Let’s talk about the difference between mindfulness and meditation. Meditation is an activity, mindfulness is a state of awareness. Meditation is when you stop what you’re doing and spend a certain amount of time in mindfulness or in a meditation activity. Mindfulness can be done by stopping what we are doing and focusing on it. 

But what I love about mindfulness is that it can also be done while in the middle of whatever else we are doing, bringing joy and awareness to our task at hand. 

I tend to suck at meditation. I find it very hard to do and difficult to set aside time to do it, but when I do it it’s beneficial. On the other hand, mindfulness is a practice that is much easier for me because I can do it while I am doing whatever else I am doing. And it brings me vitality during the task at hand. 

What Are the Characteristics of Mindful Acceptance?

The characteristics of mindful acceptance are:

  • Present moment awareness (Keep bringing yourself back to the here and now.)
  • Non-judgmental approach (Don’t label your initial thoughts, emotions, or sensations as good or bad.)
  • Non-striving (Don’t try to force change or compete with others (change is a different activity). This activity is about being where you’re at while you are there.)
  • Beginner’s mind (Be curious — have a new-mind or curious-scientist approach, and ask “What does it feel like to feel this?”)
  • Expanding awareness (Ask “What else am I experiencing?” An example of this is when an elderly person who was suffering has died you might feel super sad, but also grateful that they aren’t in pain anymore. Mindfulness explores the subtle emotions in addition to the loud ones.)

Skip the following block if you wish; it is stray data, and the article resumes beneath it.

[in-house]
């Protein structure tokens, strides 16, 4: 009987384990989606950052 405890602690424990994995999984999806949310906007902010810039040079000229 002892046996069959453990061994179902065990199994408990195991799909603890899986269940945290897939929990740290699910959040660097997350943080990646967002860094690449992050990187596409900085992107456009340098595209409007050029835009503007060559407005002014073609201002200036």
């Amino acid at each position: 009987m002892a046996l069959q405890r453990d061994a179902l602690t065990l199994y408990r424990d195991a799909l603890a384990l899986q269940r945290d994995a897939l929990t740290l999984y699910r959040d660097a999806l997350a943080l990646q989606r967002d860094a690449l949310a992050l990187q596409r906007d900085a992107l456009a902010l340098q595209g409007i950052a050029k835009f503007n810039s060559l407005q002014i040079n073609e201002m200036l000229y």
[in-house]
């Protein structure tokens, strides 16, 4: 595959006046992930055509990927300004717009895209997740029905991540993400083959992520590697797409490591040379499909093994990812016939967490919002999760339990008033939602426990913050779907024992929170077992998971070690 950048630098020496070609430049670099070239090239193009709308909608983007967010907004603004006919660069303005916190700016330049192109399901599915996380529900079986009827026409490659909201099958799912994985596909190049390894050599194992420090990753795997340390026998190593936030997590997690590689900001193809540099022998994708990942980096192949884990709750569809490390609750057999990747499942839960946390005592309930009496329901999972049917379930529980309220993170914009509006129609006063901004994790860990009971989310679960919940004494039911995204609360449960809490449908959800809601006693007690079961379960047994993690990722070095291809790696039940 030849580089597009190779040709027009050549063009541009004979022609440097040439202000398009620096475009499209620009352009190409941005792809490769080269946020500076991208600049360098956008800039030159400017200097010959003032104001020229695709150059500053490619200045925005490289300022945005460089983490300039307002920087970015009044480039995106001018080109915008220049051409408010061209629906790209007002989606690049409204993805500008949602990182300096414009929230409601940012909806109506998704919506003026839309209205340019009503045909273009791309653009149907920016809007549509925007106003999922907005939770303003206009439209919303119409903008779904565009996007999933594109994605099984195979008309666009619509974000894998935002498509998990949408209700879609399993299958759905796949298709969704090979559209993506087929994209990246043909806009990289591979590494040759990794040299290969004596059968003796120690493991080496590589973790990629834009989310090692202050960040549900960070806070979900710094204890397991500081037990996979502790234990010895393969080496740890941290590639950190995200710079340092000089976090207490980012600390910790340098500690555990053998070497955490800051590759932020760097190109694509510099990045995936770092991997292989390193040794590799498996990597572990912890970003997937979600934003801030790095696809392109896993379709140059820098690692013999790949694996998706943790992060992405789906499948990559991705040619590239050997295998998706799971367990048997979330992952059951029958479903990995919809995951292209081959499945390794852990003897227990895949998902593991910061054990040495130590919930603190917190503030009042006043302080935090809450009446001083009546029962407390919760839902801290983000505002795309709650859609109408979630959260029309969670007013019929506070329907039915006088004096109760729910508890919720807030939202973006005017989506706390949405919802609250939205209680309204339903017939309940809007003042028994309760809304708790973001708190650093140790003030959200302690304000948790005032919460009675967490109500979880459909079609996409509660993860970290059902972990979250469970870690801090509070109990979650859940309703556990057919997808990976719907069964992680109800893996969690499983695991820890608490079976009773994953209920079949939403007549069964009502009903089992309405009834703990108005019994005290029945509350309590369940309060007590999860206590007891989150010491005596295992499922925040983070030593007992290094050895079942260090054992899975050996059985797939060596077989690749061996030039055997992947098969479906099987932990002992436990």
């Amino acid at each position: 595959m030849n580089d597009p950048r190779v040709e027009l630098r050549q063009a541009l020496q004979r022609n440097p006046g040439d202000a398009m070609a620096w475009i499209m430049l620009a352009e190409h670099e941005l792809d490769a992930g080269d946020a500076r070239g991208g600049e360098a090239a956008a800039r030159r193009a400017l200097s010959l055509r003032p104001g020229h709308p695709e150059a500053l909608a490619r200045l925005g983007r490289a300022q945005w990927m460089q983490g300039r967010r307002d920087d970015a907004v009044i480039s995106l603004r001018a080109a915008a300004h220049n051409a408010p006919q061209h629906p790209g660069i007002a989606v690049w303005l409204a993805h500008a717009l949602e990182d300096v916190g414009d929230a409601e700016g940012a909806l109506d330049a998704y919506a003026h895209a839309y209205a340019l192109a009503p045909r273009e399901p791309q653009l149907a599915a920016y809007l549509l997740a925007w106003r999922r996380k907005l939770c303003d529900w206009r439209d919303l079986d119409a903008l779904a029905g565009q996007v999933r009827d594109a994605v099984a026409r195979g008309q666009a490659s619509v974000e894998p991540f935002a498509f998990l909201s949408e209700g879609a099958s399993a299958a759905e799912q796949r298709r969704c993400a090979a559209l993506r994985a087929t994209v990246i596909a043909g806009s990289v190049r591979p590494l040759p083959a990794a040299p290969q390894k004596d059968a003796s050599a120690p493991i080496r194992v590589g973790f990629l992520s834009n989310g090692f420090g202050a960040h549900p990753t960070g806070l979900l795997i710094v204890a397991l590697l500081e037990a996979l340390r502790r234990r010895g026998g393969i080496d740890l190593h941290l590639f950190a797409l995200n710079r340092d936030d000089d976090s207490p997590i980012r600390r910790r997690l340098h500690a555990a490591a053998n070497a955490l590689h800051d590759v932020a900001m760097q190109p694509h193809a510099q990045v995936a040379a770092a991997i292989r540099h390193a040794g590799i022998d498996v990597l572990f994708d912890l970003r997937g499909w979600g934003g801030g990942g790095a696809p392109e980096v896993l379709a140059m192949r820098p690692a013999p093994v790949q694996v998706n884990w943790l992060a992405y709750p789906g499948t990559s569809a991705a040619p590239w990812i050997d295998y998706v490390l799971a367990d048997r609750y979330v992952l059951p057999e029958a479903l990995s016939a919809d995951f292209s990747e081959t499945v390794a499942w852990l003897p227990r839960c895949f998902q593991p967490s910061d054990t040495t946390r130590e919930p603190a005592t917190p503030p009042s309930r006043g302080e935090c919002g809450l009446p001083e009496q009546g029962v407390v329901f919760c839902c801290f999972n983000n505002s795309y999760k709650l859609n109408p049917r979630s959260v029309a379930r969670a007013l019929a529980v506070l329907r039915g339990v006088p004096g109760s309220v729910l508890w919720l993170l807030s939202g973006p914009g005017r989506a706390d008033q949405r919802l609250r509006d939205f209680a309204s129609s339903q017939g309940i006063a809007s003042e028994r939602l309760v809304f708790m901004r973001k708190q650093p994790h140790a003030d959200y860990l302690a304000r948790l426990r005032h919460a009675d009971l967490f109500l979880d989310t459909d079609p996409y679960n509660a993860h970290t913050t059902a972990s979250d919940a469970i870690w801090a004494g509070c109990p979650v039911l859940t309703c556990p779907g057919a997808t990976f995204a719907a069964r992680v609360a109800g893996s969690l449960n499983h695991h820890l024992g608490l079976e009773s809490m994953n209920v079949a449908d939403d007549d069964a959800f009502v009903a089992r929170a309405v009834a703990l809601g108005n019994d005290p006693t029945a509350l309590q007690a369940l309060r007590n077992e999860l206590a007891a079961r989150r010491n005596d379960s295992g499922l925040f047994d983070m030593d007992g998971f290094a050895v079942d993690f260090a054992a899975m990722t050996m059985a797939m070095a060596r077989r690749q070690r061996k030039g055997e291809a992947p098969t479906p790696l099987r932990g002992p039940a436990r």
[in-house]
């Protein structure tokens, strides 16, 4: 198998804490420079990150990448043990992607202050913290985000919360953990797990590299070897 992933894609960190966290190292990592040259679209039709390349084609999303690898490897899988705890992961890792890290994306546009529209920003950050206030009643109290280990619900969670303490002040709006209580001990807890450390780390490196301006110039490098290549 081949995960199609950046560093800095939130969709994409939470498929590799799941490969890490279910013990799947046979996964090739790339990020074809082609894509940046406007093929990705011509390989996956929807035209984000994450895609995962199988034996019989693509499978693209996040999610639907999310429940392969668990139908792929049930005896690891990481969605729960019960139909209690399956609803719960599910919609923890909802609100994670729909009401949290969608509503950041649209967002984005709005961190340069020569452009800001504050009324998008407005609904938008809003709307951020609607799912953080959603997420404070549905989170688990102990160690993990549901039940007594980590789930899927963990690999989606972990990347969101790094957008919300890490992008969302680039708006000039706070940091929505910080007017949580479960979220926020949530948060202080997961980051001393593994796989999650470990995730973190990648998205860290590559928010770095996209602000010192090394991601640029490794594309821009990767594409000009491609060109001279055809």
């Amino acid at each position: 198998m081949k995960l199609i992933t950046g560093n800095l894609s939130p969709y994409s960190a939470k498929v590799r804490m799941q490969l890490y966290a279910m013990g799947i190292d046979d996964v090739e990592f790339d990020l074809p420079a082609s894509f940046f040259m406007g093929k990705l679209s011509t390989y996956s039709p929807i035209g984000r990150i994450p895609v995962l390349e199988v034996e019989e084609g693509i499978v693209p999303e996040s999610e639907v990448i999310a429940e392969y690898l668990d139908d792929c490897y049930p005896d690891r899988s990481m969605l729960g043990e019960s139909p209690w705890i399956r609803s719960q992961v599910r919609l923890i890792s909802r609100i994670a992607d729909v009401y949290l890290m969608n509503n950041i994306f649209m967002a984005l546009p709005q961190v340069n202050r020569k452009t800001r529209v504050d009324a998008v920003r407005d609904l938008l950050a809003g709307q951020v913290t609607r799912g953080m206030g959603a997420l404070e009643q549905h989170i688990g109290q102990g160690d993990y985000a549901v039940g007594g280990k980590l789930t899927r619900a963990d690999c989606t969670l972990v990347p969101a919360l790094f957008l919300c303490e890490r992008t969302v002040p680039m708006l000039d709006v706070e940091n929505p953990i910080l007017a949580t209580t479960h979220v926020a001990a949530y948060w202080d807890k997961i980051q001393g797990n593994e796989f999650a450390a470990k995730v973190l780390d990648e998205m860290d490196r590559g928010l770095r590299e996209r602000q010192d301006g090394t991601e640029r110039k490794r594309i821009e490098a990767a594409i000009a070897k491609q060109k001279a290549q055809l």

Often mindfulness helps us feel a sense of calm or increased joy in the moment, but that is not the goal of mindfulness. 

Sometimes mindfulness makes us feel worse (especially when we’ve been chronically avoiding or distracting ourselves). 

The goal is not to make you feel better. The goal is to make you better at feeling. To, like a weightlifter, increase your emotional muscles so that heavy things seem light, not because the nature of the weight (or the emotion) has changed, but because our ability to lift it has increased.

These are not relaxation techniques. We can do tons of relaxation techniques later. But that won’t bring us happiness if we are just using them to attempt to escape or avoid our emotions.  As you practice mindfulness, focus your intention on what you are feeling instead of what you want to be feeling.

What Are Other Ways to Practice Mindfulness?

When we are feeling distracted or detached from the present moment, we can quickly return to the present by utilizing our senses. Just stop right now for a second and feel your breath coming in and out.  

I didn’t tell you to slow your breathing, but when you sit with and notice something, most of the time it relaxes, settles, and soothes. 

You’ll notice that many of these activities help us notice and focus on our sensations. Being in touch with our body and our five senses helps us connect to the vitality of the moment. It helps us develop the ability to be better at feeling, basically strengthening our emotional and mental muscles. 

Noticing our physical sensations is essential to understanding our emotions, our feelings.  

When practicing mindfulness, it’s normal for our minds to wander. When you notice that happening, just gently pull yourself back to the present moment. Often this is easiest by starting with awareness of the breath. 

Now that you understand the basics of mindfulness, you can practice this throughout the day or when experiencing a strong emotion. 

Take a minute to be mindful. As you scan your body, allow those emotions or sensations to be there, and then check for what else is there. What else is going on? Check in with your body, your mind, and your emotions as if you were a curious scientist, exploring and describing the experience for the first time. 

The full course has many more mindfulness activities. Choose at least one of the following activities to practice mindfulness while doing one of your daily activities.


  • Check out my grounding skills playlist if you’d like to try a couple.


Check out the rest of my course, How to Process Emotions below.